The program’s success rate is a mere 29 percent. That ranks as the worst in the state.
Probationers in Hamilton County were 21 percent more likely to re-offend than those with comparable ages and convictions who were not under any supervision.
Other counties saw reductions in recidivism among offenders on intensive probation. Butler County’s program participants were 17 percent less likely to re-offend, while in Clermont County the recidivism rate was 13 percent lower.
This is despite the fact that Hamilton County spends more per probationer than any other county in Ohio. The county also receives more state money than any other county, even larger ones.
Hamilton County received around $1.7 million in state funding during fiscal year 2009 for its intensive probation program. With 728 people to supervise, the county spends an average of $2,308 per probationer.
Yet only 183 of the 640 people who completed the program in fiscal year 2009 did so successfully. That compares unfavorably with the state’s more populous counties.
Franklin County, in which the capital of Columbus is located, had a success rate of 48 percent, while Cuyahoga County, with the state’s largest population, most of whom reside in the city of Cleveland, had a success rate of 56 percent.
“We gave every county a report card and [Hamilton County] did terrible across the board,” said Ed Latessa, head of the University of Cincinnati’s criminal justice division, who helped produce the probation recidivism study.
Prison officials threatened to pull state funding for Hamilton County’s intensive probation program, which they said was failing.
Linda James, deputy director of the prison’s Division of Parole and Community Services, said, “If Hamilton County ... doesn’t reach a certain level of quality, DRC can no longer fund [its] ineffective programs. We have to make sure, as good stewards of tax dollars, that the money is well spent and we obviously cannot continue to put money into programs that do not have any effect, or worse yet, cause more people to wind up in prison.”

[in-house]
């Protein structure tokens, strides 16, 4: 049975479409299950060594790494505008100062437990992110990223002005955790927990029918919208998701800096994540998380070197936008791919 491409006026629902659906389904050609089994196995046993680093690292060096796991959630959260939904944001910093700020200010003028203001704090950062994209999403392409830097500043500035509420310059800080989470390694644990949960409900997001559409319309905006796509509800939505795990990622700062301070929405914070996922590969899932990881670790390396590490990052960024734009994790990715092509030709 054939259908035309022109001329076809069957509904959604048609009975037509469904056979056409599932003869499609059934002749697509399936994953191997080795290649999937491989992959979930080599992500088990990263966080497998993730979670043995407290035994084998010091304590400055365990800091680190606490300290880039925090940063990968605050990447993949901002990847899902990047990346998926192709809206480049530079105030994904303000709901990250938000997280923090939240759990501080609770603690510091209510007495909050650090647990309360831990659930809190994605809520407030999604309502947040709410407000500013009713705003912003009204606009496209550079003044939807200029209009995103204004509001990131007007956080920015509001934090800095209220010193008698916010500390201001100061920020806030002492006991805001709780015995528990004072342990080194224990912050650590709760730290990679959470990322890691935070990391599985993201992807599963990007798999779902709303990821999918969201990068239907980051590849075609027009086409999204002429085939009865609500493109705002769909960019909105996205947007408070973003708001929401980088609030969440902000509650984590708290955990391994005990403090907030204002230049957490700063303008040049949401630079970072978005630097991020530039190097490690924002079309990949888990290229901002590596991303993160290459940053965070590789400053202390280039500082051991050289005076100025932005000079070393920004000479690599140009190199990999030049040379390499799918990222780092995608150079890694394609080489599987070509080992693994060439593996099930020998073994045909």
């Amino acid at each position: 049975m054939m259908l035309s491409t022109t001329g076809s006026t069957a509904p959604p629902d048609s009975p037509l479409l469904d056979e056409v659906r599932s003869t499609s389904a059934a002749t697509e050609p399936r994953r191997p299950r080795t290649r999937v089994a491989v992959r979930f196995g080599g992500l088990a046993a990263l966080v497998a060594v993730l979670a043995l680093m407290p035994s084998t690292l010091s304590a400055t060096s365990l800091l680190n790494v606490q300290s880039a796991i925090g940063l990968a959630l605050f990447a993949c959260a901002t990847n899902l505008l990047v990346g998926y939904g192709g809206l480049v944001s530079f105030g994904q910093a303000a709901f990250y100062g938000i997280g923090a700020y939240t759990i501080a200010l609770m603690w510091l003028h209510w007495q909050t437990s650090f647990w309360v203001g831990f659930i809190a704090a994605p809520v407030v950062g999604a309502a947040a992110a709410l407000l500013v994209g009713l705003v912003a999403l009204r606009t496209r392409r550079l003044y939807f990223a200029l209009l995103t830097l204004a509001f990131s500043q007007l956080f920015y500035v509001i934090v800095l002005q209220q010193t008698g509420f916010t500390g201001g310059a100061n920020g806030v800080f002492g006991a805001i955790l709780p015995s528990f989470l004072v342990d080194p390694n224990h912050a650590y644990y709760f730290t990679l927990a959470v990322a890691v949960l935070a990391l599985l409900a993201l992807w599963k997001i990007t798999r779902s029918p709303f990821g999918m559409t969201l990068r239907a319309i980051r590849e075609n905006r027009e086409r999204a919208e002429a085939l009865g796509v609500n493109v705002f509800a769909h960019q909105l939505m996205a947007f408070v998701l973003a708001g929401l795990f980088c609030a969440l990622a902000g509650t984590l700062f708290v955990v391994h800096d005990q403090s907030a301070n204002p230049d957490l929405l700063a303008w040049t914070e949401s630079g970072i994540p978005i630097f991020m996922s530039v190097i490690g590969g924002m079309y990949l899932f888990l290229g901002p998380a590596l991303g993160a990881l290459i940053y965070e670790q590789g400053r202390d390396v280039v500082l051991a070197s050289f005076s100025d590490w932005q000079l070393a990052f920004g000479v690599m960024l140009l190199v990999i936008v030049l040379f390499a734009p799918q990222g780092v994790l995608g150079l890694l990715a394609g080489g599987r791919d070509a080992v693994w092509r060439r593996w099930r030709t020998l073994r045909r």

The intensive probation program deals with people convicted of felony assaults, drug trafficking, concealed weapons charges and sex offenses. It is considered by many to be a last chance for those who otherwise would end up in prison. Participants must report to their probation officers at least once a week and receive at least one home visit per month.
The program is intended to improve community safety while saving the state money by reducing incarceration rates, said Casey DeNoma, director of Hamilton County’s intensive supervision probation program.
Mike Walton, who heads Hamilton County’s Probation Department, argued that the county’s program had to supervise some of the most difficult probationers in the state. He warned that critics were concentrating on fiscal issues when safety concerns should be at the forefront.
“Public safety is the officer and the court’s paramount responsibility, not saving the state money,” he said, noting that sometimes sending people who violate the terms of their probation back to prison is the best way to protect the community.
An even better way to protect the community, though, would be to simply release them with no government supervision which in reality does little to aid probationers or parolees in finding and keeping work and housing or otherwise improving their lives.
As a digital subscriber to Prison Legal News, you can access full text and downloads for this and other premium content.
Already a subscriber? Login